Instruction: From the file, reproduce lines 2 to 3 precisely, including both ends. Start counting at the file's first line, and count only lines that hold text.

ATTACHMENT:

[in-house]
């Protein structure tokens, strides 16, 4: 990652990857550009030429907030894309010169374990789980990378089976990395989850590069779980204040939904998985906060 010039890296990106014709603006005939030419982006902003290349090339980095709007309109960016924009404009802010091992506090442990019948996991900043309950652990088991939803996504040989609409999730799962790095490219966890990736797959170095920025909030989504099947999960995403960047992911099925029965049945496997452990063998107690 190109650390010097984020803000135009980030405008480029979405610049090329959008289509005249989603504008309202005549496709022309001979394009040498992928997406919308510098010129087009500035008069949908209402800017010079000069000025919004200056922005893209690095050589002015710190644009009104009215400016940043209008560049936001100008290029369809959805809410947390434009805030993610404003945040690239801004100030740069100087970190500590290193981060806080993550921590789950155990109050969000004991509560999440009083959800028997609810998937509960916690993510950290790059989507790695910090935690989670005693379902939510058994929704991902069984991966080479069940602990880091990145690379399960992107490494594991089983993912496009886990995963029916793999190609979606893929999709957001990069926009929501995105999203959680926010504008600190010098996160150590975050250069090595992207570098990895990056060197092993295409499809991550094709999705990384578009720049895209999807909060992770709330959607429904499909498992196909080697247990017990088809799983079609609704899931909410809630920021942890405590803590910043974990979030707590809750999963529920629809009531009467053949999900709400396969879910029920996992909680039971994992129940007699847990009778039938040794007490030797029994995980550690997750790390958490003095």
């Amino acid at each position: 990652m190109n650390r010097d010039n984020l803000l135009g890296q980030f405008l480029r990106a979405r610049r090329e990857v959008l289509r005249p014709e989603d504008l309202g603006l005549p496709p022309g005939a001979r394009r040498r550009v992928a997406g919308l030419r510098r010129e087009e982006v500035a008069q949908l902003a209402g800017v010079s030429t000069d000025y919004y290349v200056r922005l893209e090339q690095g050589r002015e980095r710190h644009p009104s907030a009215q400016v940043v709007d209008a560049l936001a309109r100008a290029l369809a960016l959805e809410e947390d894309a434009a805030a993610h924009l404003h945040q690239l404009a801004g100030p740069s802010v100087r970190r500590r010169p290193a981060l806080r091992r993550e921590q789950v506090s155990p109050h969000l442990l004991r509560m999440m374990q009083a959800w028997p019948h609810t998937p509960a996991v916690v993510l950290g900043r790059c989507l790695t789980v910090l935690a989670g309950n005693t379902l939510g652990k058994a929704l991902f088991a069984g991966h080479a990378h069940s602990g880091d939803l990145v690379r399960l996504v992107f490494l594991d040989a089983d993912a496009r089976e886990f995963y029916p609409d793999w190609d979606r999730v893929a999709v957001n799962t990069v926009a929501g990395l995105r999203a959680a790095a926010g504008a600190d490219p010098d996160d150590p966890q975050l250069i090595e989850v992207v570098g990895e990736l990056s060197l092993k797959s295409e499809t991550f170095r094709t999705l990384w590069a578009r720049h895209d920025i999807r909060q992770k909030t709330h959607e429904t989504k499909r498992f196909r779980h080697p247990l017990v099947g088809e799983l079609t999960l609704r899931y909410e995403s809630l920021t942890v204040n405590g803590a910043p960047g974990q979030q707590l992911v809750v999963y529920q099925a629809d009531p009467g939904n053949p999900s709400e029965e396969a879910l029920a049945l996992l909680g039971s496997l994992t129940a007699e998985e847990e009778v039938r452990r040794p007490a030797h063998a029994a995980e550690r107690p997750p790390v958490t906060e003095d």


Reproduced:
């Protein structure tokens, strides 16, 4: 990652990857550009030429907030894309010169374990789980990378089976990395989850590069779980204040939904998985906060 010039890296990106014709603006005939030419982006902003290349090339980095709007309109960016924009404009802010091992506090442990019948996991900043309950652990088991939803996504040989609409999730799962790095490219966890990736797959170095920025909030989504099947999960995403960047992911099925029965049945496997452990063998107690 190109650390010097984020803000135009980030405008480029979405610049090329959008289509005249989603504008309202005549496709022309001979394009040498992928997406919308510098010129087009500035008069949908209402800017010079000069000025919004200056922005893209690095050589002015710190644009009104009215400016940043209008560049936001100008290029369809959805809410947390434009805030993610404003945040690239801004100030740069100087970190500590290193981060806080993550921590789950155990109050969000004991509560999440009083959800028997609810998937509960916690993510950290790059989507790695910090935690989670005693379902939510058994929704991902069984991966080479069940602990880091990145690379399960992107490494594991089983993912496009886990995963029916793999190609979606893929999709957001990069926009929501995105999203959680926010504008600190010098996160150590975050250069090595992207570098990895990056060197092993295409499809991550094709999705990384578009720049895209999807909060992770709330959607429904499909498992196909080697247990017990088809799983079609609704899931909410809630920021942890405590803590910043974990979030707590809750999963529920629809009531009467053949999900709400396969879910029920996992909680039971994992129940007699847990009778039938040794007490030797029994995980550690997750790390958490003095």
């Amino acid at each position: 990652m190109n650390r010097d010039n984020l803000l135009g890296q980030f405008l480029r990106a979405r610049r090329e990857v959008l289509r005249p014709e989603d504008l309202g603006l005549p496709p022309g005939a001979r394009r040498r550009v992928a997406g919308l030419r510098r010129e087009e982006v500035a008069q949908l902003a209402g800017v010079s030429t000069d000025y919004y290349v200056r922005l893209e090339q690095g050589r002015e980095r710190h644009p009104s907030a009215q400016v940043v709007d209008a560049l936001a309109r100008a290029l369809a960016l959805e809410e947390d894309a434009a805030a993610h924009l404003h945040q690239l404009a801004g100030p740069s802010v100087r970190r500590r010169p290193a981060l806080r091992r993550e921590q789950v506090s155990p109050h969000l442990l004991r509560m999440m374990q009083a959800w028997p019948h609810t998937p509960a996991v916690v993510l950290g900043r790059c989507l790695t789980v910090l935690a989670g309950n005693t379902l939510g652990k058994a929704l991902f088991a069984g991966h080479a990378h069940s602990g880091d939803l990145v690379r399960l996504v992107f490494l594991d040989a089983d993912a496009r089976e886990f995963y029916p609409d793999w190609d979606r999730v893929a999709v957001n799962t990069v926009a929501g990395l995105r999203a959680a790095a926010g504008a600190d490219p010098d996160d150590p966890q975050l250069i090595e989850v992207v570098g990895e990736l990056s060197l092993k797959s295409e499809t991550f170095r094709t999705l990384w590069a578009r720049h895209d920025i999807r909060q992770k909030t709330h959607e429904t989504k499909r498992f196909r779980h080697p247990l017990v099947g088809e799983l079609t999960l609704r899931y909410e995403s809630l920021t942890v204040n405590g803590a910043p960047g974990q979030q707590l992911v809750v999963y529920q099925a629809d009531p009467g939904n053949p999900s709400e029965e396969a879910l029920a049945l996992l909680g039971s496997l994992t129940a007699e998985e847990e009778v039938r452990r040794p007490a030797h063998a029994a995980e550690r107690p997750p790390v958490t906060e003095d």